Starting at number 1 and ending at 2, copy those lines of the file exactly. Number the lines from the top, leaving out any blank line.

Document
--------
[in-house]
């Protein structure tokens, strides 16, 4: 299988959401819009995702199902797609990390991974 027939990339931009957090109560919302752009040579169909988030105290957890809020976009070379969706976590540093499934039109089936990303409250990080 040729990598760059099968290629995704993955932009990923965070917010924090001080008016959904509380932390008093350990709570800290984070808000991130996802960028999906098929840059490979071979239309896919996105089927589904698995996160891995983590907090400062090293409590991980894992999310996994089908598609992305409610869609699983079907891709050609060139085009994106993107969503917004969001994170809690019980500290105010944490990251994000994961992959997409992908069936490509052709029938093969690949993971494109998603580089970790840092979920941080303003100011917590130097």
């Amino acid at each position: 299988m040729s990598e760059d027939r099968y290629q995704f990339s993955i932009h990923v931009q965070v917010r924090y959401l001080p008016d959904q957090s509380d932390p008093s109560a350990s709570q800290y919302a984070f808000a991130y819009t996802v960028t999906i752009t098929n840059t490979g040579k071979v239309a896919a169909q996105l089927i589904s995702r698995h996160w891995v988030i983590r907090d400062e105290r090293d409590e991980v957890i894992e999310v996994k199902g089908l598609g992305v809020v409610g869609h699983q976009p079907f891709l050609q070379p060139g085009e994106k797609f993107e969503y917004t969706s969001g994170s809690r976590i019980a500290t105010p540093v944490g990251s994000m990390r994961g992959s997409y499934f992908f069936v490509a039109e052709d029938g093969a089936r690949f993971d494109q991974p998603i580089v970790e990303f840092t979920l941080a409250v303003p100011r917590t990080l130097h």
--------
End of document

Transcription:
[in-house]
């Protein structure tokens, strides 16, 4: 299988959401819009995702199902797609990390991974 027939990339931009957090109560919302752009040579169909988030105290957890809020976009070379969706976590540093499934039109089936990303409250990080 040729990598760059099968290629995704993955932009990923965070917010924090001080008016959904509380932390008093350990709570800290984070808000991130996802960028999906098929840059490979071979239309896919996105089927589904698995996160891995983590907090400062090293409590991980894992999310996994089908598609992305409610869609699983079907891709050609060139085009994106993107969503917004969001994170809690019980500290105010944490990251994000994961992959997409992908069936490509052709029938093969690949993971494109998603580089970790840092979920941080303003100011917590130097």